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Prime Minister Portia Simpson Miller has called on the Caribbean Development Bank to do more to assist Caribbean countries restructure and transform their economies in the post trade preference era. She said this expanded role should include financial resources, technical assistance and policy advice that are rooted in reducing and ultimately eliminating poverty in the region.
Mrs. Simpson Miller was speaking today (Wednesday May 17) at the opening of the 36th Meeting of the Board of Governors of the Caribbean Development Bank, at the Ritz Carlton Hotel in Montego Bay.
She said that the bank should assist its borrowing members in instances where the constraint is the lack of absorptive capacity, or issues relating to proper project identification and project implementation, as well as insufficient counterpart funding. She said however that borrowing countries could not expect the bank to do more without being in a position to do so financially and otherwise.
In this regard, Mrs. Simpson Miller said non-borrowing members of the bank and the International Financial Community should help the region to place the bank in a position where it can make the kind of contribution necessary to improve the quality of life of the people of the region. She said Jamaica fully supports the efforts of the bank to increase its resource base by way of an expanded membership, a General Capital Increase or a larger Special Development Fund.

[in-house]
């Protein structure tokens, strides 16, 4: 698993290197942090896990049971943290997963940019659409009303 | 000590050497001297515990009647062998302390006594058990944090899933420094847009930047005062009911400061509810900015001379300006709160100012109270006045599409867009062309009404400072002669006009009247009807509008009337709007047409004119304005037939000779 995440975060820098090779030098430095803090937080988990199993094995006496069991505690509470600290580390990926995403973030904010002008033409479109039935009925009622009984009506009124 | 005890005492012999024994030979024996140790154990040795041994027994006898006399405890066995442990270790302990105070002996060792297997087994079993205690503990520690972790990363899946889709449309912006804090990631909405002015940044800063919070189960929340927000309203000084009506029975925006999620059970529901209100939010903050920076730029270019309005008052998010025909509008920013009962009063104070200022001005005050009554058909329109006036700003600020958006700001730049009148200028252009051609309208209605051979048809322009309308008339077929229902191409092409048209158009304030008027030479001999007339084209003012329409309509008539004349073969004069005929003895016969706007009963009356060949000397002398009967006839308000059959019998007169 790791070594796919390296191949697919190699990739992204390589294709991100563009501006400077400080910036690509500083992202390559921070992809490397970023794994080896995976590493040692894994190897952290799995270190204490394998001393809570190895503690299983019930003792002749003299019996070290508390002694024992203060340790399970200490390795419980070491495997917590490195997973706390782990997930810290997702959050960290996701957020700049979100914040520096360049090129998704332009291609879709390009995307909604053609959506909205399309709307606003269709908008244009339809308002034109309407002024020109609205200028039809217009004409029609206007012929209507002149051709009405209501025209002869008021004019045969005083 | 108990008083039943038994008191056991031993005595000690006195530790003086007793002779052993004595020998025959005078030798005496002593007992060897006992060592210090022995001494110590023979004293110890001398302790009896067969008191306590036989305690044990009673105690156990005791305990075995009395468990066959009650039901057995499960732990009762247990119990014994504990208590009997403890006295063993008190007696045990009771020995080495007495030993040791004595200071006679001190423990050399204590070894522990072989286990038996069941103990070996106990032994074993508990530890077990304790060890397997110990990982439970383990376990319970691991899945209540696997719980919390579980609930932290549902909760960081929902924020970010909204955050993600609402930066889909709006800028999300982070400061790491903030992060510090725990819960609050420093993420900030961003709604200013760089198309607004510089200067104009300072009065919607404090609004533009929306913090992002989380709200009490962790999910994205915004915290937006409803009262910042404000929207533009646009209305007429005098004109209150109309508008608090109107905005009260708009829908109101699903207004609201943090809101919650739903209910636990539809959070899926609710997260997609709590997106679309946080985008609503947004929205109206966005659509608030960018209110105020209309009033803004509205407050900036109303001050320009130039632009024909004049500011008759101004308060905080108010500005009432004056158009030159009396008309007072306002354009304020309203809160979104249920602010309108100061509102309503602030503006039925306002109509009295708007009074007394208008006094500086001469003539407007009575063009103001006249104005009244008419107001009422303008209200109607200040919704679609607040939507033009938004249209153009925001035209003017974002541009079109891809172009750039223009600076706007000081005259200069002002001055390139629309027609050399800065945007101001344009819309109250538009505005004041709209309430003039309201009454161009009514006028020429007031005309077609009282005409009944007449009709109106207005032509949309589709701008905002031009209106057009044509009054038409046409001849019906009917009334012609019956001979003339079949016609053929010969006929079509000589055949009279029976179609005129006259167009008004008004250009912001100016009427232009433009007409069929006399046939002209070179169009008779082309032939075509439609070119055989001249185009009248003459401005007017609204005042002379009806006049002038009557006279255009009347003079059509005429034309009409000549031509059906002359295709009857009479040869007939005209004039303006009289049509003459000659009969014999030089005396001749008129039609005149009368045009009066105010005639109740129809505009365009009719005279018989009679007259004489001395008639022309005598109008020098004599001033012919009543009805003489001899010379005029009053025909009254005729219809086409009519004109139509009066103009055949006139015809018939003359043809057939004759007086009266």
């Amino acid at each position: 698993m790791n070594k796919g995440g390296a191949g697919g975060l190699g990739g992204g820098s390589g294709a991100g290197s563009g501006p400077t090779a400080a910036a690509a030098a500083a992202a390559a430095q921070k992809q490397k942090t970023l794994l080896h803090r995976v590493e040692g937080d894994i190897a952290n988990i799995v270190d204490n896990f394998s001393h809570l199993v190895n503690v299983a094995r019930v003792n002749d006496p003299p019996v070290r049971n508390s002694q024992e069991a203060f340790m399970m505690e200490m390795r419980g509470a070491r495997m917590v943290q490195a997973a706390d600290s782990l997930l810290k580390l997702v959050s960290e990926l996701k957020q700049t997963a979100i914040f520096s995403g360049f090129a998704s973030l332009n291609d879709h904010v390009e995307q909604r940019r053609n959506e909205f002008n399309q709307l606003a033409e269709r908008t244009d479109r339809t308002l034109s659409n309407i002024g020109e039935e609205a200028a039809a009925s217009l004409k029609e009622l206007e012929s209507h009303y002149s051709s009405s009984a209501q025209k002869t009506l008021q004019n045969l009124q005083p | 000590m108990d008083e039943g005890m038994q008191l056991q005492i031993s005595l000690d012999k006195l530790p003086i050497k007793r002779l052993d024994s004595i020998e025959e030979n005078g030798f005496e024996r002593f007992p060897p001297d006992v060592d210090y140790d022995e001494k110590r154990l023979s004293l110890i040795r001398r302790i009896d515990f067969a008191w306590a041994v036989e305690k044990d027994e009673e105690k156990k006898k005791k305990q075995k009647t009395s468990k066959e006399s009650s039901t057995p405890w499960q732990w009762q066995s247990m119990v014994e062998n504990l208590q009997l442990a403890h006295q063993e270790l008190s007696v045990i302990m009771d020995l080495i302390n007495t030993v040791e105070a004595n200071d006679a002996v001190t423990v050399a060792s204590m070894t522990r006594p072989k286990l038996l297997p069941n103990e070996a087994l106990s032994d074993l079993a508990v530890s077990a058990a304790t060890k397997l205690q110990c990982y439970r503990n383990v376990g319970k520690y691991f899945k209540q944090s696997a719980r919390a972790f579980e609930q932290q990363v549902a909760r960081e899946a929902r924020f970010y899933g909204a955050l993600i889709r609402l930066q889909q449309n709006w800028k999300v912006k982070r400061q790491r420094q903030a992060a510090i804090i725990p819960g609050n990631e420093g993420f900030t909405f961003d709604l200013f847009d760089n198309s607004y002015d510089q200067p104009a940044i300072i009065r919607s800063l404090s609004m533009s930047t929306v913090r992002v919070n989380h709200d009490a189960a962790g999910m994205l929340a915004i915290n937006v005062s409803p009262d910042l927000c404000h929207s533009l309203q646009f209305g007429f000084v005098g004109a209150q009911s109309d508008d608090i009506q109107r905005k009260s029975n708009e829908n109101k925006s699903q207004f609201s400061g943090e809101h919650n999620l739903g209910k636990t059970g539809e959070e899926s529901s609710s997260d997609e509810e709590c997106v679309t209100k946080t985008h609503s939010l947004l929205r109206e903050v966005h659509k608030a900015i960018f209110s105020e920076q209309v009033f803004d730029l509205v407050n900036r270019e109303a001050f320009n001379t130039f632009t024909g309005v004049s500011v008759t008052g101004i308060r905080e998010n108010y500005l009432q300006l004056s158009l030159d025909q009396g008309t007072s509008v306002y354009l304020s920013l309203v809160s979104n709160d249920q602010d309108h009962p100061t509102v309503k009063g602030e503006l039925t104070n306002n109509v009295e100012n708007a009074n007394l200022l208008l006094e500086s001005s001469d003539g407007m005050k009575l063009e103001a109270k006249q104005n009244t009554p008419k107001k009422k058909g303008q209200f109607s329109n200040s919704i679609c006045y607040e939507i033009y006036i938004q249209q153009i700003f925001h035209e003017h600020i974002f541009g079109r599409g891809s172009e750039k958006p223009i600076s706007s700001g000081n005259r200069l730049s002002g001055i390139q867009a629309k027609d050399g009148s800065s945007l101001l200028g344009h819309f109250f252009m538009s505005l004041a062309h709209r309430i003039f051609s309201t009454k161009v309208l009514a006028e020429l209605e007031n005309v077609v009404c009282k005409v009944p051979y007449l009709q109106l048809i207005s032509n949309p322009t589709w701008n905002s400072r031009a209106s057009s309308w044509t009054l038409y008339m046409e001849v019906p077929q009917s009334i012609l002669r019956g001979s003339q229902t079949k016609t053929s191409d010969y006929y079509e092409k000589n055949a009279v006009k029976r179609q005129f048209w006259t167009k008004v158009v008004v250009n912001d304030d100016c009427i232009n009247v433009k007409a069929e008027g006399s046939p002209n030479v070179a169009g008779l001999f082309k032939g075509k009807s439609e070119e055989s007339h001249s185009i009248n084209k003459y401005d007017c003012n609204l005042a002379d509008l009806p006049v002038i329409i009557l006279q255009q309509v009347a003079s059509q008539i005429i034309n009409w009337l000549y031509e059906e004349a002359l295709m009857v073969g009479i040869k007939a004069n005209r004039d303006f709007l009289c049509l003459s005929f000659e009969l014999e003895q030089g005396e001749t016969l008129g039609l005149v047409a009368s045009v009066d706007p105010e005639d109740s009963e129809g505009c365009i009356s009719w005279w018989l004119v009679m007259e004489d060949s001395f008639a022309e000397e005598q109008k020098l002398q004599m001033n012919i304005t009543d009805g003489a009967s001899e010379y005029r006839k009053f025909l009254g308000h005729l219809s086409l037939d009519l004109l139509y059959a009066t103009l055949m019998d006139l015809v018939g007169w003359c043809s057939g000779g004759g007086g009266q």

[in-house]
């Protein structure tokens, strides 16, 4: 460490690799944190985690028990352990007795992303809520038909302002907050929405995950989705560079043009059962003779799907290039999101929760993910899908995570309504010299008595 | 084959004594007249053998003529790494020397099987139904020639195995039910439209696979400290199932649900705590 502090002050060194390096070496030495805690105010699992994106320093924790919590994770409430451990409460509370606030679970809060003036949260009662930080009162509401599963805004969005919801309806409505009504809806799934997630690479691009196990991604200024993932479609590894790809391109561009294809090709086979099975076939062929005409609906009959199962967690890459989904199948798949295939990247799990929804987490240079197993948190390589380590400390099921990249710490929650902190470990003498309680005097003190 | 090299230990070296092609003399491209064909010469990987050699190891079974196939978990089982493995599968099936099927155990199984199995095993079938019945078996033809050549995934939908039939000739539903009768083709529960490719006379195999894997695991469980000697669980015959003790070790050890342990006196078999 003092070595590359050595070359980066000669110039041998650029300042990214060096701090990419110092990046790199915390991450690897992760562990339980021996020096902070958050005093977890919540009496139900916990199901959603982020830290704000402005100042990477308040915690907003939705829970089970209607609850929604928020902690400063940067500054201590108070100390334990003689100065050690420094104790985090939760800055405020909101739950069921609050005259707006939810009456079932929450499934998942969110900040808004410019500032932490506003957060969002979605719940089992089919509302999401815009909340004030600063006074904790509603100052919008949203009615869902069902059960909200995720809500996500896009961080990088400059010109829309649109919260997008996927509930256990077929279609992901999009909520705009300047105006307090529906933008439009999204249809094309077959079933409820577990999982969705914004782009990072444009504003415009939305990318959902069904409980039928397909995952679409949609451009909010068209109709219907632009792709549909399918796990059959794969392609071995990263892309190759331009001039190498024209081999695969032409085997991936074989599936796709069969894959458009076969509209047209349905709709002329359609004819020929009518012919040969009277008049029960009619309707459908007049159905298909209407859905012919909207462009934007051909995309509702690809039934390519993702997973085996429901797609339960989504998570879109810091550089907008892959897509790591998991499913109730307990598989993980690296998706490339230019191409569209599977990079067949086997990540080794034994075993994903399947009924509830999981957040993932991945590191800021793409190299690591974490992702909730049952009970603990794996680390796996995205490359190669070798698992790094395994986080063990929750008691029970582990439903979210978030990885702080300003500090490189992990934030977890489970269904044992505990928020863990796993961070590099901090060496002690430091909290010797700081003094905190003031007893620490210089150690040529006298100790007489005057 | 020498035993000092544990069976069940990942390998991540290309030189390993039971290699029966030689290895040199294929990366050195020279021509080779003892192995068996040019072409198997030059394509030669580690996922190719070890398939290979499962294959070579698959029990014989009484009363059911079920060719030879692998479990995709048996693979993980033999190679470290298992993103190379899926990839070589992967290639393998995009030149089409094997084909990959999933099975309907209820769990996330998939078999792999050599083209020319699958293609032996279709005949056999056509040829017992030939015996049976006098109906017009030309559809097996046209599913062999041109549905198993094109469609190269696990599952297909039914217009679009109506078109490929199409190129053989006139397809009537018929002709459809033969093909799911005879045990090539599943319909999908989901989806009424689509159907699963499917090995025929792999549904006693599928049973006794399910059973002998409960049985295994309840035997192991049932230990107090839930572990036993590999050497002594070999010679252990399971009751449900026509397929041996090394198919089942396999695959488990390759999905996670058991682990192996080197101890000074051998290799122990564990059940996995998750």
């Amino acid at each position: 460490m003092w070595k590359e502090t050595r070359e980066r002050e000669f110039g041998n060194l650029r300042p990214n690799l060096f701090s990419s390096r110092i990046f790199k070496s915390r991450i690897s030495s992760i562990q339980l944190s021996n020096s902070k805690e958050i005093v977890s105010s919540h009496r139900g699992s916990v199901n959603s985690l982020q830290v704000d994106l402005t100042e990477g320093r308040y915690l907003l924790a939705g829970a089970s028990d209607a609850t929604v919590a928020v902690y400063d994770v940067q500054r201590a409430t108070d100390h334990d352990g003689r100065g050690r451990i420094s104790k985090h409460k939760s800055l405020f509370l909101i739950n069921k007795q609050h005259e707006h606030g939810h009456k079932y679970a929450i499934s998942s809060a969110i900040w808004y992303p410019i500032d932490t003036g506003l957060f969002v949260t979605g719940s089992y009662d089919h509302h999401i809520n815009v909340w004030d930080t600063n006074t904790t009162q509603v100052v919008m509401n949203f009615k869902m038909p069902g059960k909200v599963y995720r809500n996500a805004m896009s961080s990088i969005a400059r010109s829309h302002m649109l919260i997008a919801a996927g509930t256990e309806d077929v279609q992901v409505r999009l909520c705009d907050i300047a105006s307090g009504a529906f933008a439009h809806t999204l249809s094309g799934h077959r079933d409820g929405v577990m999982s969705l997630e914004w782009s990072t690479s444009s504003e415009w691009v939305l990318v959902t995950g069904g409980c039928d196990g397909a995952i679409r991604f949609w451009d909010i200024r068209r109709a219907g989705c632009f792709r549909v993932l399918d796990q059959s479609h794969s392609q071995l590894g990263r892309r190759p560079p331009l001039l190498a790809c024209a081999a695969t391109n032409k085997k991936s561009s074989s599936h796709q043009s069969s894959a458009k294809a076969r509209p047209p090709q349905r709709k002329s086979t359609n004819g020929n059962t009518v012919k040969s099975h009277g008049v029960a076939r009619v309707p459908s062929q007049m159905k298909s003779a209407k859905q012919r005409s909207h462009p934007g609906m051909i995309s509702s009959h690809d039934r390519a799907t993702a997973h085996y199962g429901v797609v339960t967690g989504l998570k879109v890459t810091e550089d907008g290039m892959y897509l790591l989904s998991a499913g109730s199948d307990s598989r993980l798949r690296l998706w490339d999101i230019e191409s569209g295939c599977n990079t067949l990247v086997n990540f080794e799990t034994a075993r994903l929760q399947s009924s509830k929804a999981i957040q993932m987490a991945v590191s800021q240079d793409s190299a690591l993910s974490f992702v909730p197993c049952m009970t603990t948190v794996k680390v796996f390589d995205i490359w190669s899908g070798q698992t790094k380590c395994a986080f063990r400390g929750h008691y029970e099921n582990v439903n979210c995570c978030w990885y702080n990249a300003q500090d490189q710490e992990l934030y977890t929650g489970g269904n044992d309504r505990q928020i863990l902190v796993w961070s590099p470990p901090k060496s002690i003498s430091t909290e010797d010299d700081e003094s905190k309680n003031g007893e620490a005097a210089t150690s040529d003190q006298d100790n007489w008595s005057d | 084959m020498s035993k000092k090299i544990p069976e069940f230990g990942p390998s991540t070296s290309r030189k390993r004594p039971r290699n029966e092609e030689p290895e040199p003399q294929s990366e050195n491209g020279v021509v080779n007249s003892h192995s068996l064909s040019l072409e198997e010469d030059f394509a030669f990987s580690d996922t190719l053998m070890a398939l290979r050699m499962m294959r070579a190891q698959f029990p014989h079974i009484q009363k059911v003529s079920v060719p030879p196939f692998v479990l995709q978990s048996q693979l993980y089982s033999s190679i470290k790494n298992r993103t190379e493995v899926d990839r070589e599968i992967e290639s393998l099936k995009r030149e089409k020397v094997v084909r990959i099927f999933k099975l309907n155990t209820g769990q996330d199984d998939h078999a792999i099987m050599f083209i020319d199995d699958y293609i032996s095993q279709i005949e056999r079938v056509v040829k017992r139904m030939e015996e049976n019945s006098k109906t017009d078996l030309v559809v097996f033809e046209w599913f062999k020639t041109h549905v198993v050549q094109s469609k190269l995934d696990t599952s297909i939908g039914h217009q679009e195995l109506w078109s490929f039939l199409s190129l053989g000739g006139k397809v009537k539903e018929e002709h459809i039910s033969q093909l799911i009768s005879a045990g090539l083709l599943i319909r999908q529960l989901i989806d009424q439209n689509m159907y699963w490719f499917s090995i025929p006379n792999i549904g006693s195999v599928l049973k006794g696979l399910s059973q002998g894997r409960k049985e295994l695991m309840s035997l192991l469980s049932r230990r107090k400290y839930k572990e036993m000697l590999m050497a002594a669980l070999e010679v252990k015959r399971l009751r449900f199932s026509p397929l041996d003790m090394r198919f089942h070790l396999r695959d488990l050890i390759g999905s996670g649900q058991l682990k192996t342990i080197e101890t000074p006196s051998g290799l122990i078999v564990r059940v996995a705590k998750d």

She said that while the new thrust for policy based lending is welcomed, this should not have a negative effect on viable and critical projects because of unrelated macro-economic issues. She reminded the Board of Governors that this was a limitation of similar loans implemented by the World Bank and the Inter-American Development Bank.
The Prime Minister said the bank should realize that other financial entities within and outside the region had become more aggressive and were providing competitive alternatives to financing from the CDB. She said the bank should consider leveraging its ‘Triple A’ rating by way of guarantees that can reduce costs on loans and release funding for other borrowers.
She commended the CDB for its quick response and flexibility in assisting countries recently affected by natural disasters, in particular Jamaica and Grenada that were severely affected by the passage of Hurricane Ivan in 2004. She also lauded the bank for helping to identify a financial solution to the creation of the Caribbean Court of Justice.
She said the bank should consider playing an active role in the Catastrophic Insurance Facility that was being developed for the region.